The economy has been projected to grow at 3.76 percent; 4.22 percent and 4.78 percent for the three years consecutively.
This is as the total federation account revenue is projected to increase to N24.54 trillion in 2024, up from N11.86 trillion projected for 2023. Out of this, the main Pool is projected at N20.70 trillion, while VAT Pool and EMTL are put at N3.66 trillion and N174.26 billion, respectively.
Government had assured that it will not tax higher but will improve collection efficiencies to bring in more revenues, while ensuring that its own agencies (GOEs) deliver up to 50 percent of their earnings into the federations account as and when due.
“The exchange rate effects, higher oil production projection, and the removal of subsidy are mainly responsible for the increase in projected revenue inflows,” according to Akabueze who spoke on behalf of Abubakar Atiku Bagudu, minister of budget and national planning.
But the federal government’s revenue for 2024 is projected at N16.96 trillion, which is N5.91 trillion or 54percent more than the 2023 Budget.
Out of the aggregate revenue, N6.95 trillion or 41 percent is projected to come from oil-related sources. The balance of N10.01 trillion is to be earned from non-oil sources.
Also, federal government’s share of non-oil tax is projected to increase to N3.52 trillion compared to N2.43 trillion in 2023, while its share of mineral and mining revenues is N4.56 billion in 2024 from N3.64 billion in 2023.
The projection for independent revenue has been moderated to N1.91 trillion, down from N3.17 trillion, while the grants and donor funded projects will bring in some N639.92 billion.
Also, the government expects dividends from the Bank of Industry, Development Bank of Nigeria, Galaxy Backbone, and Bank of Agriculture worth N316.68 billion compared to N81.79 billion in 2023.
The projected sum of other revenues, including FGN’s share of Oil Price Royalty, Education Tax, Electronic Money Transfer Levy, and Drawdowns from Special Accounts, is N736.04 billion.
The federal government has also estimates an aggregate expenditure at N26.01 trillion,which is 14.8% or about N3.36 trillion higher than its 2023 aggregate expenditure estimate of N22.65 trillion, including the N819.54 billion supplementary provision.
The 2024 expenditure estimate includes statutory transfers of N1.30 trillion and non-debt recurrent expenditure of N10.26 trillion.
N8.25 trillion and N243 billion have been provided for Debt Service and Sinking Fund to retire maturing bonds issued to local contractors/creditors, respectively.
A total of N6.78 trillion (inclusive of N1.02 trillion for GOEs) is provided for personnel and pension costs, an increase of N904.49 billion or 15 percent over the 2023 provision. This is 40 percent of the projected aggregate revenues for 2024.
The aggregate amount available for capital expenditures in the 2024 budget is N6.87 trillion and represents 26 percent of total expenditure and about 5 percent less than the 2023 provision of N7.27 trillion.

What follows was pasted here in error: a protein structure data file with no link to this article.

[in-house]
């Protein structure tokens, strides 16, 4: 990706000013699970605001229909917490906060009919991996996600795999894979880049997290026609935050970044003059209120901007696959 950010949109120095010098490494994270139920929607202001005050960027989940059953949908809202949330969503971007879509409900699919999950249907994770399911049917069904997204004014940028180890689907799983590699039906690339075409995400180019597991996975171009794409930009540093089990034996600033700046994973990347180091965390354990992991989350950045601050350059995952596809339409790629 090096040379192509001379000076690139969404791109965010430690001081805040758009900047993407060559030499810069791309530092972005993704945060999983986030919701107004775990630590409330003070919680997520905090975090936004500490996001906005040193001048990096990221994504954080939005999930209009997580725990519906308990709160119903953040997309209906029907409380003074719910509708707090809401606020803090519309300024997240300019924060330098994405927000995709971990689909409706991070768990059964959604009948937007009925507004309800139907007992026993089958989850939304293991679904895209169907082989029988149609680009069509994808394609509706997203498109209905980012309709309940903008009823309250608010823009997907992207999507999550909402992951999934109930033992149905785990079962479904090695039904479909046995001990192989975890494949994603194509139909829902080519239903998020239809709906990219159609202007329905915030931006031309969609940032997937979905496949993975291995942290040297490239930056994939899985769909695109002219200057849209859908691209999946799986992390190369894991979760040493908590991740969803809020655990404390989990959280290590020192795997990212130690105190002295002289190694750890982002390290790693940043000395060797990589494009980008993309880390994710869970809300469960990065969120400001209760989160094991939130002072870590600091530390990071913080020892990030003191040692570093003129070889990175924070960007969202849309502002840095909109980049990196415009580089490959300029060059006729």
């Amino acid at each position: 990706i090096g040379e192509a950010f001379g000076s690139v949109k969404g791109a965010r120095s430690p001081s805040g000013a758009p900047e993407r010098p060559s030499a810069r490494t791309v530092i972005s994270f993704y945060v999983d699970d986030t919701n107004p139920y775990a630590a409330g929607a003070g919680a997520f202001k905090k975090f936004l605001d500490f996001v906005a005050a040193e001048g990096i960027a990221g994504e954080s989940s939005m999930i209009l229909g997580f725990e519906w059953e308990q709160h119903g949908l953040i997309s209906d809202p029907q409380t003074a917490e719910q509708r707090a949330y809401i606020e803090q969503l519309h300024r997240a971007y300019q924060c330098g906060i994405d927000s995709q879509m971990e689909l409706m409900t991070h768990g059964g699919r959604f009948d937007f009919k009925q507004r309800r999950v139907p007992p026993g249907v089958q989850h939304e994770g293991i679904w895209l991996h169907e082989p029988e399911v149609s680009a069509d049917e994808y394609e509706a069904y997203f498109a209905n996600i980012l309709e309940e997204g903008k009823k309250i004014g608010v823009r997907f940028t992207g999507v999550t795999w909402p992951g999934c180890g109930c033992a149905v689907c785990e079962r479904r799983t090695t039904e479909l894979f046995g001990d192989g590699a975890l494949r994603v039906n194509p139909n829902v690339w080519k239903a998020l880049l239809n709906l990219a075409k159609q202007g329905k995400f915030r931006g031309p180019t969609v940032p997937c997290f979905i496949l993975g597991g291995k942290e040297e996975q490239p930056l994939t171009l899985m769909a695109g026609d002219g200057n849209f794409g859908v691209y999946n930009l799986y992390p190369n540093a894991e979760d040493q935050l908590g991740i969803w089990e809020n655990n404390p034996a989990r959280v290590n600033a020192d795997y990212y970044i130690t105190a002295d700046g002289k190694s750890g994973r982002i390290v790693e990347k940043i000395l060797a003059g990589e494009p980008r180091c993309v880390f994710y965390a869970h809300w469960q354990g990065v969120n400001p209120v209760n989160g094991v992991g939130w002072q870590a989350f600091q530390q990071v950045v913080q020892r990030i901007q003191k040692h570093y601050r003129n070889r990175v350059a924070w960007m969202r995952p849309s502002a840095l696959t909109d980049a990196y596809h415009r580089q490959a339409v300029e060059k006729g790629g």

Consequently, the federal government’s budget deficit is projected to be N9.05 trillion in 2024, which is 22 percent down from N11.60 trillion budgeted in 2023. The proposed deficit represents about 53 percent of total FGN revenues and 3.83 percent of the estimated GDP.
The high projected level of fiscal deficit in 2024 is partly attributable to the proposed salary review of Federal workers across board, increased pension obligations and higher debt service cost.
Although at 3.83 percent, the projected level of deficit is higher than the 3 percent threshold stipulated in the Fiscal Responsibility Act (FRA), 2007, it is significantly lower than the 2023 level of 5.1% percent.
The FRA 2007, however allows government to exceed the 3 percent threshold if justified by threats to national security, but the DG budget assured of government’s commitment to keep the deficit within the 3 percent limit going forward.
According to him, the draft 2024-2026 MTEF/FSP represents a realistic, well-balanced and forward-looking fiscal framework that sets the stage for inclusive growth, resilience and sustainable development, while also addressing key fiscal challenges and promoting transparency.
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He further noted that it strikes a crucial balance between fiscal prudence and supporting economic growth and lays the foundation for sustainable development over the next three years.
“Over the medium term, we shall implement measures for revenue diversification and improved tax administration in order to enhance fiscal sustainability, reduce dependency on volatile revenue sources and promote fiscal stability.
“The current administration is committed to managing and monitoring debt sustainability, ensuring that the country’s debt remains at manageable levels while financing critical projects and programmes,” he stressed.